This group is self-reinforcing. The top 12 teams in each World Cup (quarterfinalists plus third-place group finishers) automatically qualify for the next World Cup. The rest of the world plays through a promotion/relegation/playoff scheme so complex it makes the Davis Cup look like the NCAA Tournament. And the International Rugby Board divides teams into tiers, with the top 10 playing either in the Six Nations Championship (Europe) or Four Nations (Southern Hemisphere). The second IRB tier has the seven teams that usually play in the World Cup.

Everyone else is in Tier III, including the other eight teams that have ever played in a World Cup. That’s only 25 teams. Yes, fewer teams have qualified for a 20-team tournament (formerly 16) in seven iterations than have qualified for the quarterfinals of soccer’s World Cup in the same period.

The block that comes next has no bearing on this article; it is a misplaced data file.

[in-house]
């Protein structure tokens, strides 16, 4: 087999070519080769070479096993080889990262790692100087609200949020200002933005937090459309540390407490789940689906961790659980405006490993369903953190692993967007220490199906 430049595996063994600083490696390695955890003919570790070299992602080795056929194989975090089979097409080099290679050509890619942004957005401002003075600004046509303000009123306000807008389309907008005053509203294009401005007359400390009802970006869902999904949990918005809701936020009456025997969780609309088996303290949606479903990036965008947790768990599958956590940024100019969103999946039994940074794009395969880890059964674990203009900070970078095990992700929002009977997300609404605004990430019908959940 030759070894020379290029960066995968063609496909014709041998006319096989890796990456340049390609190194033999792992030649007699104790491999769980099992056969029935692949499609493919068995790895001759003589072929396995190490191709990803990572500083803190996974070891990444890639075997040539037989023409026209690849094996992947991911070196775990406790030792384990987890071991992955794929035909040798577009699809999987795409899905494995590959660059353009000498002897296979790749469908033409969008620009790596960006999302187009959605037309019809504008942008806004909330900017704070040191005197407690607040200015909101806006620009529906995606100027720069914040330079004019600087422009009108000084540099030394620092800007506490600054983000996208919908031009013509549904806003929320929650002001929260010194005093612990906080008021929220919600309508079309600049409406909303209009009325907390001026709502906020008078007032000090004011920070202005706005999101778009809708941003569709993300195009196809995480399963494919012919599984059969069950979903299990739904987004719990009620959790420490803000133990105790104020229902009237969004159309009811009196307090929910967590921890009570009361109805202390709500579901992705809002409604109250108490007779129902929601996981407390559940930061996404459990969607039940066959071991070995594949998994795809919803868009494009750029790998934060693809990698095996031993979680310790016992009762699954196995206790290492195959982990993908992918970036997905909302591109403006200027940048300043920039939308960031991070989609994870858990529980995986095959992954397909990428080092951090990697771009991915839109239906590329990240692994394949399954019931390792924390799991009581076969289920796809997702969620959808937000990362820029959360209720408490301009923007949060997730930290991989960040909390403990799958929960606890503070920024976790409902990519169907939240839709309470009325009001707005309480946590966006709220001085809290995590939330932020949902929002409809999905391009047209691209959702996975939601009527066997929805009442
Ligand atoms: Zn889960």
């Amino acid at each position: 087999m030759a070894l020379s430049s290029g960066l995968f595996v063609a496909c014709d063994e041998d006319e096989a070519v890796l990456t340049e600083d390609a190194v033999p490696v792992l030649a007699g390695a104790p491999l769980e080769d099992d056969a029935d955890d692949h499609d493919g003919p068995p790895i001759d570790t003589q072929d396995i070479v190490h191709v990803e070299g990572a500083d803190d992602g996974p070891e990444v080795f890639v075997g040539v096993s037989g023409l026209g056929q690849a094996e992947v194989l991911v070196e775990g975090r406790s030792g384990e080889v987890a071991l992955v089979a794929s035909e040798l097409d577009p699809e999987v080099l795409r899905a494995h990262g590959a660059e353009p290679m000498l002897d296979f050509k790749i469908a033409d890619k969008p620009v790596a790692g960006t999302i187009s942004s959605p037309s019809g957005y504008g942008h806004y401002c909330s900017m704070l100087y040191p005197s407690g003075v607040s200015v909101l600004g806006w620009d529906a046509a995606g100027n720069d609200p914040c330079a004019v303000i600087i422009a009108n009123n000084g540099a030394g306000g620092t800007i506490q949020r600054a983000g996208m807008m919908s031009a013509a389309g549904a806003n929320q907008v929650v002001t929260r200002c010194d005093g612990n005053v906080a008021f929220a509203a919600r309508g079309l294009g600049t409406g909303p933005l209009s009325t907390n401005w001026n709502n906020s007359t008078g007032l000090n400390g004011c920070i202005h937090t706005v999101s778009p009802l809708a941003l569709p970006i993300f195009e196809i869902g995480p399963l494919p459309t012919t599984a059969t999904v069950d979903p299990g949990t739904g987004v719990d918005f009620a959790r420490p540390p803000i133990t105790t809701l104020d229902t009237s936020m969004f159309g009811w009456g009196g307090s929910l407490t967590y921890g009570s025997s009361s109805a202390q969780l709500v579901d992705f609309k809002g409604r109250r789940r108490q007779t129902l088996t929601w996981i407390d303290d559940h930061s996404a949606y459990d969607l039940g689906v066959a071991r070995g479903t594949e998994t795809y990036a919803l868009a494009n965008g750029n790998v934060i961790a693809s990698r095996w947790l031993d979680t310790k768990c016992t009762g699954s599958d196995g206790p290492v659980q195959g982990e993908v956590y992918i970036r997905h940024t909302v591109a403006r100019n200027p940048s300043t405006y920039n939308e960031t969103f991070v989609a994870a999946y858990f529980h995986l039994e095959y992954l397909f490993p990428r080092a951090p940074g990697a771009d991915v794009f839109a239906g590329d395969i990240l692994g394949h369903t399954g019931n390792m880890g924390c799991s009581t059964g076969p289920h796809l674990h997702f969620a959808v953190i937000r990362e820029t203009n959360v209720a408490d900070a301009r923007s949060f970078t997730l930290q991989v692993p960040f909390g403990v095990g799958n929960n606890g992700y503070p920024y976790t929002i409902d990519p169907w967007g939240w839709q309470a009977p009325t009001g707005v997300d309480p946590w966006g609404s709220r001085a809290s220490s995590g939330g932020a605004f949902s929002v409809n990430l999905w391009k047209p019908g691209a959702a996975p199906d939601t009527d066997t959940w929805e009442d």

So changes in the rugby hierarchy are marked in glacial terms. But these tiers could still use a little updating.

Tier I: The big five teams are competitive within the group — no team has won it more than twice, and no team has always made the semifinals. But below that, no team has ever made the final.

Tier II: The next tier of four teams includes the three other teams to reach a rugby semifinal — Wales (1987), Scotland (1991) and Argentina (2007). Ireland is in its fifth quarterfinal but has never gone farther. This tier of four has once again accounted for the other three quarterfinal spots this year, with Scotland the odd team out for the first time.